|Symposium 2012 Mind/Body Narcissistic Clients David Schnarch Future of Psychotherapy Etienne Wenger Brain Science Couples Therapy Men in Therapy Anxiety Linda Bacon Gender Issues Trauma CE Comments Attachment Clinical Excellence Attachment Theory Mary Jo Barrett Ethics Clinical Mastery Wendy Behary Alan Sroufe Great Attachment Debate Couples Community of Excellence Challenging Cases Mindfulness William Doherty The Future of Psychotherapy Diets|
|10 Best-Ever Anxiety- Management Techniques - Page 5|
Since the return of her panic attacks, Ellie had also begun to fear that she'd always be afraid. "After all," she said, "I thought I was cured when I went back to school, and now look at me! I'm constantly worried I'll have another panic attack." She'd started to give catastrophic interpretations to every small, physical sensation--essentially creating panic out of ephemeral and unimportant changes in her physical state. A slight chill or a momentary flutter in her stomach was all she needed to start hyperventilating in fear that panic was on its way, which, of course, brought it on. She needed to stop the catastrophic thinking and divert her attention away from her body.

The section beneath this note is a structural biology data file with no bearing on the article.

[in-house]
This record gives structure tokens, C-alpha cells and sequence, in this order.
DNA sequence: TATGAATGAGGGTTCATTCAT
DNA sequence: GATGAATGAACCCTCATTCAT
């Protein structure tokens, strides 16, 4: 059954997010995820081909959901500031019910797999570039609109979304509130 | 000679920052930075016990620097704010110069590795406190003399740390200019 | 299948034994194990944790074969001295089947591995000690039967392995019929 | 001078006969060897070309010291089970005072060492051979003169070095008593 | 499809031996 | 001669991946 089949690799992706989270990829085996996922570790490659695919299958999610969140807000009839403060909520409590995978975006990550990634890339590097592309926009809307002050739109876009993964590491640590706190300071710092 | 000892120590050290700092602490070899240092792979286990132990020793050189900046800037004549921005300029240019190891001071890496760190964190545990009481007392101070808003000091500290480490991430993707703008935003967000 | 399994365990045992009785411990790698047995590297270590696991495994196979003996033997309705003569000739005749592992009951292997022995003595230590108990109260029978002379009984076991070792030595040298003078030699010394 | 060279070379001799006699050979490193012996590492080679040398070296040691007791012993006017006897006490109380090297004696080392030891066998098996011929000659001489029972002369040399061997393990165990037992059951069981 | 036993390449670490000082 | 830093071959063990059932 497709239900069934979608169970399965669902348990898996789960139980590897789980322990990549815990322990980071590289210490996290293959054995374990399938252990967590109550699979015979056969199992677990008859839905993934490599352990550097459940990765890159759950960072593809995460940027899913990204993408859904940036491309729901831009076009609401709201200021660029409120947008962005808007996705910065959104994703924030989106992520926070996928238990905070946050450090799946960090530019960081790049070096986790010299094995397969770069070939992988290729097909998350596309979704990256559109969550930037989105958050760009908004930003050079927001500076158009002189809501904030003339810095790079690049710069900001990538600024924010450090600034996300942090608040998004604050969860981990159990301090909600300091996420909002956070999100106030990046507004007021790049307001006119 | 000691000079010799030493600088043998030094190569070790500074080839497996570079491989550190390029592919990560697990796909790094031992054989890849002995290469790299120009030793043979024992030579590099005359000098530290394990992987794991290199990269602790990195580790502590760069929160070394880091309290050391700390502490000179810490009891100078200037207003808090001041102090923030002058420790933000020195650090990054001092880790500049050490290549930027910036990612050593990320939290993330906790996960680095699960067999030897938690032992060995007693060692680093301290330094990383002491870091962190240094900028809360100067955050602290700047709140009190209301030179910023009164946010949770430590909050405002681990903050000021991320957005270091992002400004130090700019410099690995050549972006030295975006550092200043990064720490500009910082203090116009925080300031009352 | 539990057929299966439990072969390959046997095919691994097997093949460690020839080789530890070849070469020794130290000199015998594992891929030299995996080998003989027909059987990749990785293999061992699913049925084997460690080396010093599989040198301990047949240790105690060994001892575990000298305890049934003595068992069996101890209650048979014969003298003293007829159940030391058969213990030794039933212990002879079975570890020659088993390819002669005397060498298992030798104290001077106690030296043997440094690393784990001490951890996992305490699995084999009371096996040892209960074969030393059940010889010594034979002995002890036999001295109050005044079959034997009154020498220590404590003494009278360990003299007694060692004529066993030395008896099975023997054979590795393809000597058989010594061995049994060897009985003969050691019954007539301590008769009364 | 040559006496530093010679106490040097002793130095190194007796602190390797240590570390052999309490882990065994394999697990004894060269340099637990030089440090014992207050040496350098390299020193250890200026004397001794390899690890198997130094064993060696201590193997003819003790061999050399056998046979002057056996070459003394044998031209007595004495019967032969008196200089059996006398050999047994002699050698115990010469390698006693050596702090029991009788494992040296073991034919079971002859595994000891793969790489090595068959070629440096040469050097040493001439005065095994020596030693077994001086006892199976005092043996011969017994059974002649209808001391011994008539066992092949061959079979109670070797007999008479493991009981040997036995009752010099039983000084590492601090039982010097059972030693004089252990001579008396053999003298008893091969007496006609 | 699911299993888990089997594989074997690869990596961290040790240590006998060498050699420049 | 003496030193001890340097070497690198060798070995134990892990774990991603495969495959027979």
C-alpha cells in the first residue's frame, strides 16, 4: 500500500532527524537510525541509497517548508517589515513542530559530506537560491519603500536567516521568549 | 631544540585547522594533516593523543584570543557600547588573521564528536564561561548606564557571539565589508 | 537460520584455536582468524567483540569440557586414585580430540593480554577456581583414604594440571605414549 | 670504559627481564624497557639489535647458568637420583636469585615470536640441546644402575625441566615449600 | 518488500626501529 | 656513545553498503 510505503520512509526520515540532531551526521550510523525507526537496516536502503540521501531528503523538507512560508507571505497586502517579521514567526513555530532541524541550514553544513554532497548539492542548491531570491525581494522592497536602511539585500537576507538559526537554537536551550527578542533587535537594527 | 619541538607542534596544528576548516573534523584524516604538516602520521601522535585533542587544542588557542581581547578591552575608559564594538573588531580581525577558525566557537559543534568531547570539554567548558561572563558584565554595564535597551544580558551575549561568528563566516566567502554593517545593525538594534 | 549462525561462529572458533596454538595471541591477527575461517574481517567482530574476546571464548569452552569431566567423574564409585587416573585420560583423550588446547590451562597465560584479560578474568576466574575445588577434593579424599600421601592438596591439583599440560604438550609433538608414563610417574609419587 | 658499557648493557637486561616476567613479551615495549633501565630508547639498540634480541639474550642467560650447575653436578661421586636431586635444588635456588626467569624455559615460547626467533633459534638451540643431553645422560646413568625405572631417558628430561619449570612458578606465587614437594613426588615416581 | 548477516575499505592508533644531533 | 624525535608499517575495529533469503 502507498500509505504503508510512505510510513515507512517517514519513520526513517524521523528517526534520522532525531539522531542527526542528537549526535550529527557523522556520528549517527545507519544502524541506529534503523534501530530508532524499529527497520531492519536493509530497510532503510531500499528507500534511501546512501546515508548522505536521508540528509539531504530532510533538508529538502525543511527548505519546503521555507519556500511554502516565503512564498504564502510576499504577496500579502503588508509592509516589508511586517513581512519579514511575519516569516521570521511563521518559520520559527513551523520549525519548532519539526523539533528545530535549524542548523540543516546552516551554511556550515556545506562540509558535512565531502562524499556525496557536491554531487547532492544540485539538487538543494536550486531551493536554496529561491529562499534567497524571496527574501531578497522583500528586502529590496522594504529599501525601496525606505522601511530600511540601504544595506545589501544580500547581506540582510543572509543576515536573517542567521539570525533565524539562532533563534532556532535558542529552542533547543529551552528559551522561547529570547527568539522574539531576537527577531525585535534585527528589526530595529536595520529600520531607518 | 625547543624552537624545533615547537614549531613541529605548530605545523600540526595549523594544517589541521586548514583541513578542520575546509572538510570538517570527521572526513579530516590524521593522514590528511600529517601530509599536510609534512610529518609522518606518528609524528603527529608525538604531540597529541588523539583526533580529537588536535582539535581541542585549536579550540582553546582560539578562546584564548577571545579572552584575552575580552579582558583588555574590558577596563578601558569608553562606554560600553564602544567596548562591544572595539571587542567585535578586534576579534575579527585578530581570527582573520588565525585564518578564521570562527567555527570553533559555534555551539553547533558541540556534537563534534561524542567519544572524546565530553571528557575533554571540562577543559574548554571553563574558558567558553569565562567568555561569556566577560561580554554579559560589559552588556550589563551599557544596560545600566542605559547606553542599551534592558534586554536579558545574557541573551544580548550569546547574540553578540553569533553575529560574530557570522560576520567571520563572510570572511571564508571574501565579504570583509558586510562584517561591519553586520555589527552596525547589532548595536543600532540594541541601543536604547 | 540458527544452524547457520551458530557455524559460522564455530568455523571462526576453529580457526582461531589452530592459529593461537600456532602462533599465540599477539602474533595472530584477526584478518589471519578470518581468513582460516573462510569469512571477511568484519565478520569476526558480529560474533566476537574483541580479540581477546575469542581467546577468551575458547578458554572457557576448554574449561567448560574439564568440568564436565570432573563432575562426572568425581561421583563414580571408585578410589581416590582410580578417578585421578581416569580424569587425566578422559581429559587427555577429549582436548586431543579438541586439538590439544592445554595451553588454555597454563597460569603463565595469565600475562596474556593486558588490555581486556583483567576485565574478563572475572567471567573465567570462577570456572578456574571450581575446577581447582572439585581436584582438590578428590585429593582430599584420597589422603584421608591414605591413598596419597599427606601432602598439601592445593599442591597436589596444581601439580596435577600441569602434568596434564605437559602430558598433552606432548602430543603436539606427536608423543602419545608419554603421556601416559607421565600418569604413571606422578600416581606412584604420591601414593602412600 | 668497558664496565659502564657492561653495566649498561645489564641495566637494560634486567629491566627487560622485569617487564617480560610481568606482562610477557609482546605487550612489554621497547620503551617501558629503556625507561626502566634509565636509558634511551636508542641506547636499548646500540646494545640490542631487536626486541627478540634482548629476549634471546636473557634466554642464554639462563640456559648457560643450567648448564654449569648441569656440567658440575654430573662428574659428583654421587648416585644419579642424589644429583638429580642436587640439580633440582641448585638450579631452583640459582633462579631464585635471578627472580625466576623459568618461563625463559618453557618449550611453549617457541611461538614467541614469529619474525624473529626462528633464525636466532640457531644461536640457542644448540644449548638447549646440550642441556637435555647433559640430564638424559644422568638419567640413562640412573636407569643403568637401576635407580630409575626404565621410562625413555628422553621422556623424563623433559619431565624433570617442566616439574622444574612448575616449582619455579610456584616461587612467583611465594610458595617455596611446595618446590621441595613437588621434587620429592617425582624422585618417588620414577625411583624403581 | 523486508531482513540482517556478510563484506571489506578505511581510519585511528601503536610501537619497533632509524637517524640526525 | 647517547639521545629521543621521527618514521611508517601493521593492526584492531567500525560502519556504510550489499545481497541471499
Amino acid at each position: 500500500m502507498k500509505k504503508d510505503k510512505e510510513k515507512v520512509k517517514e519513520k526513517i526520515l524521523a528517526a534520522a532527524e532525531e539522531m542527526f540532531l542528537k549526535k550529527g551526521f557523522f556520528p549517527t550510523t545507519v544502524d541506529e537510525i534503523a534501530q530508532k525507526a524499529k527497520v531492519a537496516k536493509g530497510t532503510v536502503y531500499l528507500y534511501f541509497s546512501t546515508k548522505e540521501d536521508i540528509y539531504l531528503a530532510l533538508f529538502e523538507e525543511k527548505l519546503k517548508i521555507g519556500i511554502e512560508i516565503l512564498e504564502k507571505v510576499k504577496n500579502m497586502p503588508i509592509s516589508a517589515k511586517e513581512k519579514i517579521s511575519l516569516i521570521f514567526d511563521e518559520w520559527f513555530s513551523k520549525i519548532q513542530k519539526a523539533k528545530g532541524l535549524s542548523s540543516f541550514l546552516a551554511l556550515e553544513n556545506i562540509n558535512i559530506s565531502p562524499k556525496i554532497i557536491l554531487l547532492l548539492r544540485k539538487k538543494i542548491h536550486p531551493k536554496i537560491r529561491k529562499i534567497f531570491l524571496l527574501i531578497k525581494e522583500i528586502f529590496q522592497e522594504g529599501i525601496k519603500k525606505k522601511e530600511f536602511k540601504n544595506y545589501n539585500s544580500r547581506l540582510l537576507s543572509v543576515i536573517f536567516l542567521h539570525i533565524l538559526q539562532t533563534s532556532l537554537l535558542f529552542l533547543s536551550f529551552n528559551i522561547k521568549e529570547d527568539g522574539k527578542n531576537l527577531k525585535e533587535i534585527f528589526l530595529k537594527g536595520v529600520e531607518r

Like most anxious people when they worry, Ellie was thinking about the future and wasn't in the moment. She felt controlled by her body, which required her to be on the lookout for signs of panic. She'd never considered that she could manage her body--and prevent panic--by controlling what she did or didn't pay attention to. But, in fact, by changing her focus, she could diminish the likelihood of another panic attack. A wonderful technique, this simple "mindful awareness" exercise has two simple steps, repeated several times.
1. Clients close their eyes and breathe, noticing the body, how the intake of air feels, how the heart beats, what sensations they have in the gut, etc.
2. With their eyes still closed, clients purposefully shift their awareness away from their bodies to everything they can hear or smell or feel through their skin.
By shifting awareness back and forth several times between what's going on in their bodies and what's going on around them, clients learn in a physical way that they can control what aspects of their world--internal or external--they'll notice. This gives them an internal locus of control, showing them, as Ellie learned, that when they can ignore physical sensations, they can stop making the catastrophic interpretations that actually bring on panic or worry. It's a simple technique, which allows them to feel more in control as they stay mindful of the present.